First Communion: This is not celebrated by us the same as Catholics, but it is still recognized as an important day for the child. It is more of a private celebration and isn’t recognized in front of the church.

You asked what Church Services are like:
The focus is on the Worship and generally the music has begun before everyone arrives. After the worship there is a time of greeting to say hello to people who are attending, this is also supposed to be a last chance before Communion to get right with anyone you are having an issue with (Though there isn’t really alot of time for that!) Then we have communion. Next is the announcements and an offering is taken. After offering is a sermon followed by more worship music. During the last worship music people are invited to go to the front for prayer with someone if they are sick and in need of healing or having other problems or if they want to become a Christian. People choose to go to the early or later service and the other service is spent at a Bible Study or Sunday School lesson.


Hey! Us, too! With a family our size, we HAD to go this route!:thumbsup: (but only for the adults… we still like to watch the kids get presents and if they get clothing–which they actually LIKE to receive–we parents say “the more, the merrier”!)


Catholic now, but, I grew up in the Evangelical Christian world, and all of our family are non-Catholic Christians…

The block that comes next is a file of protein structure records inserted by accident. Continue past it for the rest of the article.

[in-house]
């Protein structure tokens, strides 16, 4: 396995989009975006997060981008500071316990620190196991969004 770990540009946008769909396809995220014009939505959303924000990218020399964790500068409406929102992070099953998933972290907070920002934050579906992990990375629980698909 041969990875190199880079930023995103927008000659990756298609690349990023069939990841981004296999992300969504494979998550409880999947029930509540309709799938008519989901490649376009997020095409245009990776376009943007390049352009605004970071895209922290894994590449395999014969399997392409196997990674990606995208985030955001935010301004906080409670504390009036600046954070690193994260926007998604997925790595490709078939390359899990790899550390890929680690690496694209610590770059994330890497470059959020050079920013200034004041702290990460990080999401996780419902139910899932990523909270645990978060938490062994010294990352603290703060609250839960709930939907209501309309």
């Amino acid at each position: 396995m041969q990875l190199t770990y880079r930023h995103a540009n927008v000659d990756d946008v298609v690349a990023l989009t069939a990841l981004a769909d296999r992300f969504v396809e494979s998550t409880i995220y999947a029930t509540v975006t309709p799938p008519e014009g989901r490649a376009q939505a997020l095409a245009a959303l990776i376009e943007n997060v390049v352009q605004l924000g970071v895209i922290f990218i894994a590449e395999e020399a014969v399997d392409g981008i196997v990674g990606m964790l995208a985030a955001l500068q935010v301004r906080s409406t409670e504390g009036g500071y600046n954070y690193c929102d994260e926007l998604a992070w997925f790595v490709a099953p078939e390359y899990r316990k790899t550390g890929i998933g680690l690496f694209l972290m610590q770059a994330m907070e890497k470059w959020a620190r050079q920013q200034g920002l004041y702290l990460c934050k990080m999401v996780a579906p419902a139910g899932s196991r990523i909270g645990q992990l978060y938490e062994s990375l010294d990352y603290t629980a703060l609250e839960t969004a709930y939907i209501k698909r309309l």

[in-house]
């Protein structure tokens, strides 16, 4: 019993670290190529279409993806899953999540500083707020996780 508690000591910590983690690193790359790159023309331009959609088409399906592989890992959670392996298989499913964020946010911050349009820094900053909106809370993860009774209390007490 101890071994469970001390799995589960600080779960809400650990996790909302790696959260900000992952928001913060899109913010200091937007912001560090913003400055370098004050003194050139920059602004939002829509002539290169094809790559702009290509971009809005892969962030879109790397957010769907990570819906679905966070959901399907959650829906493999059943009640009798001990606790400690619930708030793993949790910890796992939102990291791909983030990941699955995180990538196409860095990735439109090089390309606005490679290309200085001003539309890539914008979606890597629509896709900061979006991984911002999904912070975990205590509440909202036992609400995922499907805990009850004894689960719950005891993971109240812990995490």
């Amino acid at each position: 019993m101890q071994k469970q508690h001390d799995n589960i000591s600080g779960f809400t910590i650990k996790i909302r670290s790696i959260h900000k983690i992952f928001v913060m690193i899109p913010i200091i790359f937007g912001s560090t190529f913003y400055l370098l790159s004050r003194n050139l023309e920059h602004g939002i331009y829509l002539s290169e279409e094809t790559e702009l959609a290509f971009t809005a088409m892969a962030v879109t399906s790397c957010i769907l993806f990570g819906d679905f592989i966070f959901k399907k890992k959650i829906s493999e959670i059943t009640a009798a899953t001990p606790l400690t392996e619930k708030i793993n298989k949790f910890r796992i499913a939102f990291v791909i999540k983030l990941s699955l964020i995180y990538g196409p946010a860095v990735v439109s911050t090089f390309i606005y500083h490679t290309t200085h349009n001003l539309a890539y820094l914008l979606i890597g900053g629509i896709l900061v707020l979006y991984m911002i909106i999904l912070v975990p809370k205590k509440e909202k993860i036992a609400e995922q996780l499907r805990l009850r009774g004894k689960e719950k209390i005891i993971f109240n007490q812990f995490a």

Baptism - as a child, around 7- 12 years the kids decide to “make a public decision” and will be baptized. I was 8, we had a little luncheon and that was it. 1st communion was no big thing, once you were baptized you were welcome to help yourself to the juice and crackers as they were passed around.

Christmas - no mention of advent. Lots of decorations in the church show up shortly after Thanksgiving. There is usually a Christmas program/play put on the Sunday before Christmas, or in some places on Christmas eve. Some will have a Christmas Eve candle-light service with carols.

No service on Christmas day, if it falls on Sunday, the retular Sunday services will be cancelled.

Easter is Church (with sunrise service), egg hunting, food, and a new outfit!

New Years Eve, many have a “watch night service” with music and food.

Birthdays are family events.

Some groups trick-or-treat on Halloween, some think it is the devil’s night…